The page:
Binance hid substantial links to China for several years, contradicting executives’ claims that the crypto exchange left the country after a clampdown on the industry in late 2017, according to internal company documents seen by the Financial Times.
Chief executive Changpeng Zhao and others holding senior positions repeatedly instructed Binance employees to hide the company’s Chinese presence. This included an office in use until at least the end of 2019, and one Chinese bank that was used to pay some employee salaries.
“We no longer publish our office addresses . . . people in China can directly say that our office is not in China,” Zhao said in a company messaging group in November 2017, seen by the FT.
The documents underscore the extent to which Binance, now the world’s largest crypto exchange, has sought to obscure the extent and location of its operations as regulators scrutinise crypto-related activity. Zhao has said most of Binance’s employees — other than “a small number of customer service agents” — left China after 2017 when the country intensified its crackdown on crypto.
The exchange was sued by US regulators on Monday over allegations it had illegally served American clients.
The Commodity Futures Trading Commission also alleged that Binance “intentionally” did not disclose the location of its executive offices and that statements that its headquarters was wherever Zhao was located reflected “a deliberate approach to attempt to avoid regulation”.
In late 2019, employees at the company discussed a media report that claimed Binance was opening an office in Beijing. “Reminder: publicly, we have offices in Malta, Singapore, and Uganda,” one message said. “Please do not confirm any offices anywhere else, including China.”
Binance told the Financial Times in a statement: “It is unfortunate that anonymous sources are citing ancient history (in crypto terms) and dramatically mischaracterising events. This is not an accurate picture of Binance’s operations.”
In public, Zhao has repeatedly denied that Binance is a Chinese company, including in a blog post last year when he said that only a “small number of customer service agents” remained in China by late-2018. The Binance chief was born in China, although he has Canadian citizenship after moving to Canada as a child.
“The original founding team members that were based in Shanghai left China just two months after the company was organised, before the company was even incorporated, following crackdowns on the crypto industry in China,” Binance said, adding that the exchange had “never been registered or incorporated in China”.
The CFTC’s lawsuit comes as Binance’s American affiliate, Binance US, faces scrutiny in Washington over its proposed $1bn purchase of assets belonging to Voyager Digital, a bankrupt crypto lender based in the US. The acquisition is being reviewed by the Committee on Foreign Investment in the United States (Cfius), a government agency that determines if overseas investments present national security risks.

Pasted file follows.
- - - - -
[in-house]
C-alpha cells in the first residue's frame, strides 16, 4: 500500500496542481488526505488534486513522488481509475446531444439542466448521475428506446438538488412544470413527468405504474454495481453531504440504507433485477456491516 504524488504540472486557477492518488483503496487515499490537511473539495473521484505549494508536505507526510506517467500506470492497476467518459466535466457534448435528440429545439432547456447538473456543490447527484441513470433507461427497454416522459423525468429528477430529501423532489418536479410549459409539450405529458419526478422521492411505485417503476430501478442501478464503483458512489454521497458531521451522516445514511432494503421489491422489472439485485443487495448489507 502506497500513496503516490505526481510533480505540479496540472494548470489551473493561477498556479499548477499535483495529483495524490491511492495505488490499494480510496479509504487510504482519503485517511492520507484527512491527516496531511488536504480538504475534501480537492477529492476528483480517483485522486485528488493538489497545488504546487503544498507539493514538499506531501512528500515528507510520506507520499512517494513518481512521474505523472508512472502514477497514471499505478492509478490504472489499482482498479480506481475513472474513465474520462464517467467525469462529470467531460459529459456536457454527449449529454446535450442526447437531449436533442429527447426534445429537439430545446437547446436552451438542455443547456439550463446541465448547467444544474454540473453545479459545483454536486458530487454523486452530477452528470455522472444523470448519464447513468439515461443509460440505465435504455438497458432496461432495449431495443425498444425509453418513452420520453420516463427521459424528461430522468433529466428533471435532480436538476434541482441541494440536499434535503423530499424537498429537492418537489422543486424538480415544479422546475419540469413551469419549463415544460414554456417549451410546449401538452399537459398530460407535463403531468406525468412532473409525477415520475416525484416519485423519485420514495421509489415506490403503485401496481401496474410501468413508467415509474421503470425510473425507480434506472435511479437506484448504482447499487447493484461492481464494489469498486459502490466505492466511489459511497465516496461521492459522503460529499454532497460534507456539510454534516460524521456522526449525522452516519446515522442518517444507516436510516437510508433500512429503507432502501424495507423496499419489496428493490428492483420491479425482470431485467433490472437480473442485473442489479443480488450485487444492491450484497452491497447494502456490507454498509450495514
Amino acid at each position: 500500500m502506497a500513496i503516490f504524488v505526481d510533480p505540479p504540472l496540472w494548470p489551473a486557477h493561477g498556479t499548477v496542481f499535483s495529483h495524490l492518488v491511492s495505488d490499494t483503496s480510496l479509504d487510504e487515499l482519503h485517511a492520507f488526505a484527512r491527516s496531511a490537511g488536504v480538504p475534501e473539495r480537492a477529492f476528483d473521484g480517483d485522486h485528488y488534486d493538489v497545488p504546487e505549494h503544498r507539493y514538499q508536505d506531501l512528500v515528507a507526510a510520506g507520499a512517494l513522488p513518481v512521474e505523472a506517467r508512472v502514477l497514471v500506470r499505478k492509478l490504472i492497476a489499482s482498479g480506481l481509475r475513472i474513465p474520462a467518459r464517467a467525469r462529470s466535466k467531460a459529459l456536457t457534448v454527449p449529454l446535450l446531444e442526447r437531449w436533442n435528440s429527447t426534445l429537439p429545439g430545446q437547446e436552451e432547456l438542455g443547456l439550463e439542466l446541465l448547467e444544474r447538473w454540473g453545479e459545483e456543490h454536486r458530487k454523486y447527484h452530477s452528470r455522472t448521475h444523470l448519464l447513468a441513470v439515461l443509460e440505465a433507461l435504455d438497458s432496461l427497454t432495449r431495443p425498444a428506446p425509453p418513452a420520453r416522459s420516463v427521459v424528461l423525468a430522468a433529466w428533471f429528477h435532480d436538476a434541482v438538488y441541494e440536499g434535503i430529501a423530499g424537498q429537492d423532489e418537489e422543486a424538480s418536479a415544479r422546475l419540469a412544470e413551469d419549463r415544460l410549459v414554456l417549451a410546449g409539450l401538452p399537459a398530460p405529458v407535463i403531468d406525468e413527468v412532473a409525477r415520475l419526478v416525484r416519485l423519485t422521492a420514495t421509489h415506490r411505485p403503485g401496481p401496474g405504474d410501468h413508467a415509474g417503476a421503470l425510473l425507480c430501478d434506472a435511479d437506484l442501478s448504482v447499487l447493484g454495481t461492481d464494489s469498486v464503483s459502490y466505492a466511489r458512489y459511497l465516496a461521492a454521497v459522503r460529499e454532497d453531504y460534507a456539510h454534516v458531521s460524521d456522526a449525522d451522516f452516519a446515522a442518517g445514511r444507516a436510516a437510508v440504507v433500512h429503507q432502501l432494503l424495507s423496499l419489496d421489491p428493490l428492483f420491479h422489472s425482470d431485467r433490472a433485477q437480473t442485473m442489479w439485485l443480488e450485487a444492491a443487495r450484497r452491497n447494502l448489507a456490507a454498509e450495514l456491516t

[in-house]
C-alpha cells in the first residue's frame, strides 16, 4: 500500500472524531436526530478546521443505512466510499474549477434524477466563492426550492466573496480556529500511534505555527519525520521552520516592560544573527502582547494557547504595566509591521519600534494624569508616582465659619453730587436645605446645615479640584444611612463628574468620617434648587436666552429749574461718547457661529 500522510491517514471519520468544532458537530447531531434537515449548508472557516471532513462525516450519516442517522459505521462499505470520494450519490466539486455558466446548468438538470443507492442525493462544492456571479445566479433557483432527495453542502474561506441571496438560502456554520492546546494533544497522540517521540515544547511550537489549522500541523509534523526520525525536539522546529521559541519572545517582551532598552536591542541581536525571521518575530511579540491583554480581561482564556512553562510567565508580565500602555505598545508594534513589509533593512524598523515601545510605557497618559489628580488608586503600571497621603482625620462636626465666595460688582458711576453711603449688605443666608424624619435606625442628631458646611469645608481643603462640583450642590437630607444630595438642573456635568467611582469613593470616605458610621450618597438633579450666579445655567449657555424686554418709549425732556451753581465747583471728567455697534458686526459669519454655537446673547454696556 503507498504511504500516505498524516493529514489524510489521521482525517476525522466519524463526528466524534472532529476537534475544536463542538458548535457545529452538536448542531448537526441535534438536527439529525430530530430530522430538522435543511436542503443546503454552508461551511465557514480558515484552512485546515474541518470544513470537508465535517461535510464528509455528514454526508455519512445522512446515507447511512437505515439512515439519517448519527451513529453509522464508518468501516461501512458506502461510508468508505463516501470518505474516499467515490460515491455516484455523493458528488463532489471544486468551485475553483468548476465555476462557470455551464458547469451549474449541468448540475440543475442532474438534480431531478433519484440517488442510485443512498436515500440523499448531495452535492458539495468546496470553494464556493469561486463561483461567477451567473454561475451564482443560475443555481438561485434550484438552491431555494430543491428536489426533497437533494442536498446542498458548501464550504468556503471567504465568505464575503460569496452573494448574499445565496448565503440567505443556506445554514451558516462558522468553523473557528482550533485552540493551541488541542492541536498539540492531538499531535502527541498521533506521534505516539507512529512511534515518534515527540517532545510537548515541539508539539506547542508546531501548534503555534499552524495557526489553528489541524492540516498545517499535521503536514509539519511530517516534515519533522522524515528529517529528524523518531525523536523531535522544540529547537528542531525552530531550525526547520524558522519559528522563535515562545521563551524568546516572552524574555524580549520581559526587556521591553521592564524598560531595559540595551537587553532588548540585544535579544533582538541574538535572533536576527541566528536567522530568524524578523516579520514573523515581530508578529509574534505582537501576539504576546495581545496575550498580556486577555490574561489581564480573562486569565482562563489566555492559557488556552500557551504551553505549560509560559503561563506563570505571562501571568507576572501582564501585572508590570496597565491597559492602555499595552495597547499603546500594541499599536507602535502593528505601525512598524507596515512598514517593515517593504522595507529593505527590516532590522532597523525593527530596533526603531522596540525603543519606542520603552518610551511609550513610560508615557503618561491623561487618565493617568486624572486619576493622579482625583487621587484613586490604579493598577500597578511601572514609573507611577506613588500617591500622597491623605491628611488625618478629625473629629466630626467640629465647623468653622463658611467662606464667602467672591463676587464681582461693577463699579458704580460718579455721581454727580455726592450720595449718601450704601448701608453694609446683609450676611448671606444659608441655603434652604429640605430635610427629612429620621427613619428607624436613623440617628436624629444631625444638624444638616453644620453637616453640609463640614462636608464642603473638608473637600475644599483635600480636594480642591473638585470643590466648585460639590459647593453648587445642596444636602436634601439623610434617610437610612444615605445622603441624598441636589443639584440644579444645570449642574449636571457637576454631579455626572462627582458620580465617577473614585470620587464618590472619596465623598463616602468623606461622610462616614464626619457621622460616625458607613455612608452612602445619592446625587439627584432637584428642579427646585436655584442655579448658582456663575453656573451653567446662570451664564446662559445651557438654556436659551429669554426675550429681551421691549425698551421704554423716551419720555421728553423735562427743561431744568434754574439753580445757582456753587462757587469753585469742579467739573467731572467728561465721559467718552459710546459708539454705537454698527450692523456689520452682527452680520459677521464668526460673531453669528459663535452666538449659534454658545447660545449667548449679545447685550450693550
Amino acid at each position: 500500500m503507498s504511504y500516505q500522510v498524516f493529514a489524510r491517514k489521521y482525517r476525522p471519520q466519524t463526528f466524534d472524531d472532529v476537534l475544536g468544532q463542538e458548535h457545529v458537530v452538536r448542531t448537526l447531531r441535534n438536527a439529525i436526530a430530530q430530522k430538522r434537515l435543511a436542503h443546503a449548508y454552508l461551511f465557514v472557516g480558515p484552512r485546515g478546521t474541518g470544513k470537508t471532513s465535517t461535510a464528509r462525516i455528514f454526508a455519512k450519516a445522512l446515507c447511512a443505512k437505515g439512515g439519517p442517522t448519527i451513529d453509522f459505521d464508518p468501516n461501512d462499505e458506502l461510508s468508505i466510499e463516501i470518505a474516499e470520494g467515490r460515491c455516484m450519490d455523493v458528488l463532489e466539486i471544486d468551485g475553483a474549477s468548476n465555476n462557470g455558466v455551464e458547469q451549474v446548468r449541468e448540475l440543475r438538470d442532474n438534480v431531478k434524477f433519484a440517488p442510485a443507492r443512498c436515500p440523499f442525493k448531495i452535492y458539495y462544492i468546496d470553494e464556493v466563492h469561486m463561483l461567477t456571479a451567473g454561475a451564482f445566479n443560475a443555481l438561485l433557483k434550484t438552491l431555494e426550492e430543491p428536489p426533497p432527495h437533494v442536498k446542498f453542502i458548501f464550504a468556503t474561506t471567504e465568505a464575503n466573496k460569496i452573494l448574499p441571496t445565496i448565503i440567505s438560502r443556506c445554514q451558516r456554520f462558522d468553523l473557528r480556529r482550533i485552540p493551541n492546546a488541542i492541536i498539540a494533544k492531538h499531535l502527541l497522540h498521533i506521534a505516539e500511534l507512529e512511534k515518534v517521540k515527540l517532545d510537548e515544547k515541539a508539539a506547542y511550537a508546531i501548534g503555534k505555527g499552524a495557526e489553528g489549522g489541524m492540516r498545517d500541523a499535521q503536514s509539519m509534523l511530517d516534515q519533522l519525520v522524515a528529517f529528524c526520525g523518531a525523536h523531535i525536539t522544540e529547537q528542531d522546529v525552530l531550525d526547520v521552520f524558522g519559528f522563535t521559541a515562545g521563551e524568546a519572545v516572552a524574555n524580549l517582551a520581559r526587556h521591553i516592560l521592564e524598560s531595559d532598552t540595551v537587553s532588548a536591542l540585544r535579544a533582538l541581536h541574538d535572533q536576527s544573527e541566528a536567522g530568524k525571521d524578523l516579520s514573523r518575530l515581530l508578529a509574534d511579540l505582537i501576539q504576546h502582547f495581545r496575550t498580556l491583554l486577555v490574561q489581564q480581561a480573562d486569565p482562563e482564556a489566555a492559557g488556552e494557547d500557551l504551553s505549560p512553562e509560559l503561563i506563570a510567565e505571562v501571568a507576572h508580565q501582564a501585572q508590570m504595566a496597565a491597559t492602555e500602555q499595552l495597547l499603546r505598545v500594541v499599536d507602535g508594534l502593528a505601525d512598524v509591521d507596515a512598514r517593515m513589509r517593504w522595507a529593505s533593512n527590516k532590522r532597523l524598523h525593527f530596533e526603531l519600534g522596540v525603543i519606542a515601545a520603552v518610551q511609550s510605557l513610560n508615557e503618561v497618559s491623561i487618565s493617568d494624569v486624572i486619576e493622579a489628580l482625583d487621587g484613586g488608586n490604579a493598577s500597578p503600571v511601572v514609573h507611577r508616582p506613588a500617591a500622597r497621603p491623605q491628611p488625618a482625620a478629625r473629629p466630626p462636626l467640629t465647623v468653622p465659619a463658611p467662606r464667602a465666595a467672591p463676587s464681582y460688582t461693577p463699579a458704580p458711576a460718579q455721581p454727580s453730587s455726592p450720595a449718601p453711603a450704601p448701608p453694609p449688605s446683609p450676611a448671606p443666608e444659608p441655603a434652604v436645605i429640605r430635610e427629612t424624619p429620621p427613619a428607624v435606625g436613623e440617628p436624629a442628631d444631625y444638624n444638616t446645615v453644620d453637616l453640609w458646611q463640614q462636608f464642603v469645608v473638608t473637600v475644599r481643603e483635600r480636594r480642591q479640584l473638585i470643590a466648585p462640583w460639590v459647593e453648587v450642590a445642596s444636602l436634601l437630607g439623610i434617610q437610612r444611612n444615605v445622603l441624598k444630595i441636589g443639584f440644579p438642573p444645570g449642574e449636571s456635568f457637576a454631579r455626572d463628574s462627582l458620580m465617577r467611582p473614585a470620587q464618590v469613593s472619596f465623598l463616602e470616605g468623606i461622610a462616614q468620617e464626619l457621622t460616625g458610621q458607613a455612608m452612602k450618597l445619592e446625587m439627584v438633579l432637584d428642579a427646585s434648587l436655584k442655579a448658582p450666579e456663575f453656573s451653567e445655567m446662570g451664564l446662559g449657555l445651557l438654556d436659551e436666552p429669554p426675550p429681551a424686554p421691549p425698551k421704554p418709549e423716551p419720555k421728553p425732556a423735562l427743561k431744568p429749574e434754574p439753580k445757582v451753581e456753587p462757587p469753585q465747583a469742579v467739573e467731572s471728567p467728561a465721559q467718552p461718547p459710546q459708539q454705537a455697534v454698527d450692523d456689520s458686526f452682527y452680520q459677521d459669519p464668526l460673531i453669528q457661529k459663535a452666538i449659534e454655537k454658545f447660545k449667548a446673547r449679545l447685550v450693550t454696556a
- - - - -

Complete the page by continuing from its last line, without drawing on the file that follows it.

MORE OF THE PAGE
“The United States is in one of the most consequential geopolitical contests in history. To the extent the government seeks to influence this new means of finance, Cfius will have concerns over any deal that traces back to China,” said one former Cfius official.
Binance said its US affiliate licenses the technology of its parent but is an operationally independent entity. However, links between the two exist, including with Zhao himself, who is Binance US’s ultimate beneficial owner.
“To be clear, the Chinese government, like any other government, has no access to Binance data except where we are responding to lawful and legitimate law enforcement requests,” Binance said.
Internal company documents reveal how important China was to Binance even after the country tightened the screws on crypto in 2017. In 2018, employees were told wages would be paid through a bank in Shanghai. A year later, employees on payroll in China were asked to attend a tax session in an office located in China.
A Binance employee shared information about a passport processing office in Shanghai, instructing that non-Shanghai residents “must have paid social security for one year in Shanghai before [they] can apply”.
Another employee welcomed suggestions for a Shanghai recruiting team in mid-2018. “Hope everyone can enjoy working here,” the person said. Weeks later, a senior employee issued a warning: “Dear all, please DO NOT wear any apparels or accessories with Binance logos at or around our office locations. It is strictly prohibited.”
An office located in Shanghai was used for employee training sessions and events, the documents showed. The company was hiring staff who included a data analyst and a clearing specialist in Shanghai well into 2019, two years after Zhao said Binance left China.
Binance has also gone to great lengths to disguise its Chinese presence through the use of virtual private networks, software that masks the location of the user in order to gain access to a service.
A Binance employee onboarding document instructed newcomers based in China to install VPNs on their devices. The CFTC lawsuit on Monday also alleged Binance instructed US customers to use VPNs to obscure their location.
“We also have lots of non-Shanghai employees that come to Shanghai office frequently, and would be inconvenient to exclude that part of the team,” said one Binance employee in November 2019 when the company was considering opening a Shanghai office admin chat group.
The FT could not determine whether the offices cited in company communications until almost 2020 were still in use, but one former employee said many of the company’s key developers were still in China.
Binance added that it did not operate in China, nor did it have any technology including servers or data in the country.
Additional reporting by Hudson Lockett in Hong Kong